“It is difficult not to write satire,” Juvenal wrote.
Yes, but where is it? Who’s writing it?
Satire is rapidly vanishing in the U.S. There’s not exactly censorship, but there has been a weird suppression of stand-up comics and comic actors: flocks of them have been accused of sexual harassment or sexual misconduct and banned from their careers. And where are all the modern satiric poets and novelists? Are they banned, too? Are the publishers rejecting satirists? The pressure to quell voices has come from both the Left and the Right: if a book triggers a sob or a bad memory, if a comedian offends (and which doesn’t?), if a point of view is unpolitically correct, you must shut up the babblers.
The poet Juvenal, who was exiled during Domitian’s reign of terror, began to publish his outrageous satires in 110 A.D. In the introduction to the Folio Society edition, the actor Simon Callow writes about Juvenal’s outrageous stand-up comedy. He writes,
I have a rather unusual qualification for introducing this edition of the Satires of Juvenal: I’ve been him. This surprising manifestation occurred on the London stage, in 1976, in a one-man show called Juvenalia, and it proved to be the surprise sensation of the Fringe season that year, lauded with rare unanimity by all the major national newspapers. The triumph was essentially Juvenal’s. His scabrous commentary on his own times was perceived as startlingly pertinent and laugh-out-loud funny, filthy and deeply, gloriously unpolitically correct, even for 1976, when the concept had yet to be articulated.
Juvenal is hysterically funny in his unpolitically correct lampoons of Roman life. He satirizes the decadence and depravity of Rome, pretentious poets, the allure of breads and circuses, the nouveau riche, the ubiquity of Greek immigrants, houses collapsing because of bad construction work, transvestites, eunuchs getting married, women who poison their husbands, homosexuality, legacy hunters, lawyers… Is there anyone or anything he didn’t satirize?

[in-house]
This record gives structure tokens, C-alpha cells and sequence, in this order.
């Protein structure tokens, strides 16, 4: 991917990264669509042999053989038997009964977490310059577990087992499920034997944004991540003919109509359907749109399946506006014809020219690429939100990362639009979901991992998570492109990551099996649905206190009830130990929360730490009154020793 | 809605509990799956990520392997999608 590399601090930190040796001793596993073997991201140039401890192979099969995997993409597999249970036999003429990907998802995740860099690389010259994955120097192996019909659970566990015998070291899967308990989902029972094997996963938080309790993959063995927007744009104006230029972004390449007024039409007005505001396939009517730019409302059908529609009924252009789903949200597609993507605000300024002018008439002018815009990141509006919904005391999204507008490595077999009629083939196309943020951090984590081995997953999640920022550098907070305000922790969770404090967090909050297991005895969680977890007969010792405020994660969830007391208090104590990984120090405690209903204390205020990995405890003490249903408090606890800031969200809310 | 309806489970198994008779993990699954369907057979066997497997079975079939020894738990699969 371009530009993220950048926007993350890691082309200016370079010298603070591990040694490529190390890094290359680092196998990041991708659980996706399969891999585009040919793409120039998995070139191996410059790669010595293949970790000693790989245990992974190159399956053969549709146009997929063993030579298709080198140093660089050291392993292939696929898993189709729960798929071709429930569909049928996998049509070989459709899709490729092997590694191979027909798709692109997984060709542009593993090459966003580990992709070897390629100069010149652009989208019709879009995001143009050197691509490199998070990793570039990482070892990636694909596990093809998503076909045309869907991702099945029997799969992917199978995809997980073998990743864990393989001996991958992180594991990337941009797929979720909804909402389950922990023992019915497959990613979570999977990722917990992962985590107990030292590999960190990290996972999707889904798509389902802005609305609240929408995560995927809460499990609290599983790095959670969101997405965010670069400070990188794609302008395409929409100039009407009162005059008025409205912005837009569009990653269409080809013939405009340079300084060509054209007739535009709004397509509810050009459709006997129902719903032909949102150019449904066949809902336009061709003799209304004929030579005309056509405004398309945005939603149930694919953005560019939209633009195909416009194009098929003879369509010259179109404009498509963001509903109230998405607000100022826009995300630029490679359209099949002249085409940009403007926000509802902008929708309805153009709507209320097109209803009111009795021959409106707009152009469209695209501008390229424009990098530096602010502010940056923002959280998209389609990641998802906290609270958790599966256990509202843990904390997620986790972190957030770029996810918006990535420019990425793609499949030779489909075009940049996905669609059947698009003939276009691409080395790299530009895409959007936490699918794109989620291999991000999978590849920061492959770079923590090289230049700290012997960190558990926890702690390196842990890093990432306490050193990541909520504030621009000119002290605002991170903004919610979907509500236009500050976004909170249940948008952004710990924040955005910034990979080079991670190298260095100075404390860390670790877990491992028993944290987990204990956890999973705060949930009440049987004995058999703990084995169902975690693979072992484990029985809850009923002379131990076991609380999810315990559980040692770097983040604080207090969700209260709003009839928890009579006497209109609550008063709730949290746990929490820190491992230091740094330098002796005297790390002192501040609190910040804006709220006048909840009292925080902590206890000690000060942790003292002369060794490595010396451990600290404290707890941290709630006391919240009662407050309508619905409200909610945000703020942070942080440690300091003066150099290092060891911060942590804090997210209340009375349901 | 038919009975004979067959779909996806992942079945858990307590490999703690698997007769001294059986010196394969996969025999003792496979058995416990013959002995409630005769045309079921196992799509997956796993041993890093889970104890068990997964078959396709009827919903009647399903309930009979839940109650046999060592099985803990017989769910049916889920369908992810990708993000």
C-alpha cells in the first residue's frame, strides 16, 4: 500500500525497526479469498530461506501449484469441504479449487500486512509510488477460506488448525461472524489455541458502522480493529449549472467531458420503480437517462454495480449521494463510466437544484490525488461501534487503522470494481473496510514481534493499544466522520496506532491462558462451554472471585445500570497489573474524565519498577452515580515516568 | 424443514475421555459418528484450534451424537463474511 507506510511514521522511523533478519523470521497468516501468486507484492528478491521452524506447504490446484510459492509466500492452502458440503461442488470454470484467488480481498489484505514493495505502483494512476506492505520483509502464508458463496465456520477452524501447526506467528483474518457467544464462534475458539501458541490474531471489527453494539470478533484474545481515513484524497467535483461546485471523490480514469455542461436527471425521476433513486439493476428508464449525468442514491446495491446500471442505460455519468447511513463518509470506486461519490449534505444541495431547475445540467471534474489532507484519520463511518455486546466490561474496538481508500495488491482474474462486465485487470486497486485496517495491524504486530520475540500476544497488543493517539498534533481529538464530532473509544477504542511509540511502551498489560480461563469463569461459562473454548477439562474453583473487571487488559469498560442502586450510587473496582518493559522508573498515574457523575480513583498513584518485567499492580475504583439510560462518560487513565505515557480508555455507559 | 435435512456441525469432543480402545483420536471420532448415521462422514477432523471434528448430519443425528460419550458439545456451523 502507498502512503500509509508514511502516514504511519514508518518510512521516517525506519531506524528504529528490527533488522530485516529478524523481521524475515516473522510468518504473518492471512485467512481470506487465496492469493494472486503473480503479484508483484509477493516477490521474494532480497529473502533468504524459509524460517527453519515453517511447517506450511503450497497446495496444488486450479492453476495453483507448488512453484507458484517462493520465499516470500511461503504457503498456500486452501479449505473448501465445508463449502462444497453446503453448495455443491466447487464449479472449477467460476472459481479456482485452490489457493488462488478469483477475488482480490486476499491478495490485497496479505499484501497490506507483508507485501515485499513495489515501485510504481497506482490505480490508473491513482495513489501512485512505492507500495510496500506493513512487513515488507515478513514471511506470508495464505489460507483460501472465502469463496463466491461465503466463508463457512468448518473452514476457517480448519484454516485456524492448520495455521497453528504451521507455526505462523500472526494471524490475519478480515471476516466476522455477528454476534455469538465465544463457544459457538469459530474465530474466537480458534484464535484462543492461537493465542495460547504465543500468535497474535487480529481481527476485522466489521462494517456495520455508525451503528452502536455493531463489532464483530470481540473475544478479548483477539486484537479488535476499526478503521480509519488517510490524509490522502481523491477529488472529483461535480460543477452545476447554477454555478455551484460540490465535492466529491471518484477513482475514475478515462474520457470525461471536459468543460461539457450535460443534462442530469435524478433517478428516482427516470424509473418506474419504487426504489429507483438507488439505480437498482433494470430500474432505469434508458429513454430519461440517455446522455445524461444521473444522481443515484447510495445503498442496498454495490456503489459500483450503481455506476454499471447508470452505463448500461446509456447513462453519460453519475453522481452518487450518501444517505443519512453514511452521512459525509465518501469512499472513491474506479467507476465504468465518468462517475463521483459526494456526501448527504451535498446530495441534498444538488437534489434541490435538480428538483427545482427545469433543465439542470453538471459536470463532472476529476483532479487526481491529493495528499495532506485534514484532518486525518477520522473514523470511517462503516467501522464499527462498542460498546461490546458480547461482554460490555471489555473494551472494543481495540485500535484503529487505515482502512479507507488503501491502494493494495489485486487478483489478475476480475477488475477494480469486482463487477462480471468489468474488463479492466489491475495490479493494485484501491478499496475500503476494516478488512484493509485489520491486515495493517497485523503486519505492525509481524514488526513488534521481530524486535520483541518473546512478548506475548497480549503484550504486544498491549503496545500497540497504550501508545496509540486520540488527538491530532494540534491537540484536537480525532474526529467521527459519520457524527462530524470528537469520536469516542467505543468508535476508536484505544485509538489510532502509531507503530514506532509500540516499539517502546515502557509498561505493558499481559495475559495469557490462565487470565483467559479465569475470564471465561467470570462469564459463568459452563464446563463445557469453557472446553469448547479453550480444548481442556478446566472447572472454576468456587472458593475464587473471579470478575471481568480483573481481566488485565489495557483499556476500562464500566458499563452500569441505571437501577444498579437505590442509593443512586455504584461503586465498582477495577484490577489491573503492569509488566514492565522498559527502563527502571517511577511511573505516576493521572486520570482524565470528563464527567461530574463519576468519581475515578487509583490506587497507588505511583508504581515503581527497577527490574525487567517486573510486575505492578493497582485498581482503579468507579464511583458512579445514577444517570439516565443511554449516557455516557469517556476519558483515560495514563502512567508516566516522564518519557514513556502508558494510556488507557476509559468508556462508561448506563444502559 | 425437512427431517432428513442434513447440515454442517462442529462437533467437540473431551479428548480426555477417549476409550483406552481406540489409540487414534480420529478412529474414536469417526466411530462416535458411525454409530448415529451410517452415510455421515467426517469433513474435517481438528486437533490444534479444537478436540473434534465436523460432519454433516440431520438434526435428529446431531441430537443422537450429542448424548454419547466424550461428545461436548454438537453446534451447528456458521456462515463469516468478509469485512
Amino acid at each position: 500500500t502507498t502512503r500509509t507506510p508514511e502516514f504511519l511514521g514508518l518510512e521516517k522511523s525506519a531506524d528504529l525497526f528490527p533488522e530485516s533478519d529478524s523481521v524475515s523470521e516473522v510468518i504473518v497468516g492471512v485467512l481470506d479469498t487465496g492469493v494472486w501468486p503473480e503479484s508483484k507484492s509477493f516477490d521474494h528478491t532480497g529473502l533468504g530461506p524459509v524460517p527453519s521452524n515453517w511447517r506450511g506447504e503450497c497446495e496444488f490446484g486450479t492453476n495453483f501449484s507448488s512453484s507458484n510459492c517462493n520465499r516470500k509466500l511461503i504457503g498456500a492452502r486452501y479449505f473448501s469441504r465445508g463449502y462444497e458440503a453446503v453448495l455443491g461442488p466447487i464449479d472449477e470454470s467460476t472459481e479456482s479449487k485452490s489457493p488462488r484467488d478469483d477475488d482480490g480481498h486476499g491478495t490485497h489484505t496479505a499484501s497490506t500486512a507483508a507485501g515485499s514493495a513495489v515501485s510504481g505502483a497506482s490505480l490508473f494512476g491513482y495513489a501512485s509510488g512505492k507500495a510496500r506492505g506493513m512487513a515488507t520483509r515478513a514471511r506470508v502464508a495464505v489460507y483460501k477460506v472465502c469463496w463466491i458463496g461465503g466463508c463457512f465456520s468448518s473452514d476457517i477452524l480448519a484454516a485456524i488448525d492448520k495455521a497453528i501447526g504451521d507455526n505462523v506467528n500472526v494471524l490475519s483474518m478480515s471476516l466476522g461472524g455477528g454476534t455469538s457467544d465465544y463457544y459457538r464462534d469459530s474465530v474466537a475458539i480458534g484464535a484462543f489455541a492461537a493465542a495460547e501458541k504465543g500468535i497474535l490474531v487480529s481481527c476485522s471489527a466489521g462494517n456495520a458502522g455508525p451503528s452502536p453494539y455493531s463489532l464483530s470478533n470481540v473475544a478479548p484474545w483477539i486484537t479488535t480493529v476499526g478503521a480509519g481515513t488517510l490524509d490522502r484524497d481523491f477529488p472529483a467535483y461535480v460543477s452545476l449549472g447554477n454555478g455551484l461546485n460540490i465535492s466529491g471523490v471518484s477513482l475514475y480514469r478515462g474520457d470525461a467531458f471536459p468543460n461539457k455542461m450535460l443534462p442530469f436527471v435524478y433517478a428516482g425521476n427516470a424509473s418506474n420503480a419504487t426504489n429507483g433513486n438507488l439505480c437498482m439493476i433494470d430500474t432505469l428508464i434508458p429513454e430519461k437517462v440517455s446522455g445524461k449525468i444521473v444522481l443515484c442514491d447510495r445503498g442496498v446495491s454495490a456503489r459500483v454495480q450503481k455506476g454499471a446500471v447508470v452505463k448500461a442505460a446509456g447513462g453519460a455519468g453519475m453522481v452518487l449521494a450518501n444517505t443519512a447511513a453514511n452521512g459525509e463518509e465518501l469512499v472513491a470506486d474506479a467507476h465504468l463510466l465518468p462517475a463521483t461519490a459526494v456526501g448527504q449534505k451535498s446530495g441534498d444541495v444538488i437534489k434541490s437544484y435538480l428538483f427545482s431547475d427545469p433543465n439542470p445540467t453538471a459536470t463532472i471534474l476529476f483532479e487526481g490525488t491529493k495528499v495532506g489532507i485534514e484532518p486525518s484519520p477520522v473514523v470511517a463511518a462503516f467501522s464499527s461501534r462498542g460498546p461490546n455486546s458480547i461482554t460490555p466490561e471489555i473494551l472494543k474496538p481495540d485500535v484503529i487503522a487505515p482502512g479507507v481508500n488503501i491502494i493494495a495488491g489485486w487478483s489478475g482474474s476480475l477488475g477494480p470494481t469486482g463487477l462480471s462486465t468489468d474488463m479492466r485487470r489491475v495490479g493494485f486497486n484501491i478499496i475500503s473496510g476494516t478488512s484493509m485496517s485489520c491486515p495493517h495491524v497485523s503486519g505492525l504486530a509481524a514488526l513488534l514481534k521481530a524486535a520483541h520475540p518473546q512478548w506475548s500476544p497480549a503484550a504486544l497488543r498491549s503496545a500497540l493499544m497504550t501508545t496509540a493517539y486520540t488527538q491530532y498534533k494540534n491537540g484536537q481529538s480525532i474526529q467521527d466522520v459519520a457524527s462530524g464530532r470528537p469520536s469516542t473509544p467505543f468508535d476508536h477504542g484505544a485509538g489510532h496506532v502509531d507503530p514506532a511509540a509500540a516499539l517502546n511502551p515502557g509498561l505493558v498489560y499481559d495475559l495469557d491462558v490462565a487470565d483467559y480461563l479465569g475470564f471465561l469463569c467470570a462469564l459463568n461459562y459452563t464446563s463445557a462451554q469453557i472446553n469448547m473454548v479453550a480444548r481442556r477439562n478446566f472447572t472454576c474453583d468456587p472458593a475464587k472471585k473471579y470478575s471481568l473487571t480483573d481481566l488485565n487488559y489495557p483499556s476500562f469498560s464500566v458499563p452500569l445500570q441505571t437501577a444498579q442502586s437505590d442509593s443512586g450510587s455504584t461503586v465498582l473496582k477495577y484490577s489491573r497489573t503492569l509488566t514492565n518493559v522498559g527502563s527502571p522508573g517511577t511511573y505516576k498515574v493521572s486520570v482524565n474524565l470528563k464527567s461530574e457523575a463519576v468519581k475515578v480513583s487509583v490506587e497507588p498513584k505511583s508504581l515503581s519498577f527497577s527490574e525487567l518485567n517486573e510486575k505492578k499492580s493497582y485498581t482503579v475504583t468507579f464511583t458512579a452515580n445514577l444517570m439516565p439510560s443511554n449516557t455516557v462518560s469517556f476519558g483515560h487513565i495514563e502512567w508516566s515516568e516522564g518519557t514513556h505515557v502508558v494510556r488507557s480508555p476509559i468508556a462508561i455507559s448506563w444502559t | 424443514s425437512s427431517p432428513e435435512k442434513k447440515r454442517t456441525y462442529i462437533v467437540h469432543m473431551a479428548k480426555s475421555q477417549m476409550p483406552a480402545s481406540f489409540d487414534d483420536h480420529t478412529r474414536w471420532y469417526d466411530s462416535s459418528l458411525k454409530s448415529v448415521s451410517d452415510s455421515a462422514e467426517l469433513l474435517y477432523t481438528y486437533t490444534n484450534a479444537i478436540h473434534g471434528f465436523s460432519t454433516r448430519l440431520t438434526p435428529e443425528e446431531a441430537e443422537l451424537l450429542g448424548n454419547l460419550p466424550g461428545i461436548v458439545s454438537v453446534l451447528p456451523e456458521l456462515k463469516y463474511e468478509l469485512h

There must be an American Juvenal: I don’t know him or her. No, so instead I will make observations about two comedians.
Critics are fond of the comedian and comic actor Amy Schumer, or so I’ve heard. But why are throngs of male critics bashing her silly summer movie, I Feel Pretty? Having seen the trailer, I know it’s the kind of trifling entertainment you watch in an air-conditioned cineplex when it’s 90 degrees–not the kind of film to be reviewed in The New Yorker.
But this goofy satire of male-defined beauty has infuriated male critics. Richard Brody at The New Yorker censures Schumer and writer-directors Abby Kohn and Marc Silverstein for wasting their talent. He hates the plot, which centers on an overweight woman who, after falling down at spinning class and bumping her head, hallucinates that she’s actually beautiful. Naturally, she becomes more confident. He writes,
It’s easy to see how the stereotypical view of beauty that’s satirized in “I Feel Pretty,” which Renee faces and then overrides, could have meshed with the persona, and the themes, that Schumer has developed on her own, but Kohn and Silverstein aren’t sufficiently lucid about the implications of the comedic premise. Schumer should simply be writing her own movies—and working with directors whose artistry matches her own.
Peter Bradshaw at The Guardian manages to demolish the film in three paragraphs. No, it doesn’t work for him, and the third paragraph tells us why.
Actually, Schumer is pretty, and the casting wouldn’t work otherwise, but despite the disconnect between how she is portrayed and how she feels, she is never really abashed and there is no comic friction. In fact, it is more a parable of how celebrities like Schumer, on becoming successful, suddenly get an inkling of how beautiful people have always felt. I Feel Famous would be an alternative title.
Ouch! So he says Schumer cannot satirize male-defined beauty because she’s pretty–and then he stabs her in the back and says she only feels famous. Bitchy, Mr. Bradshaw.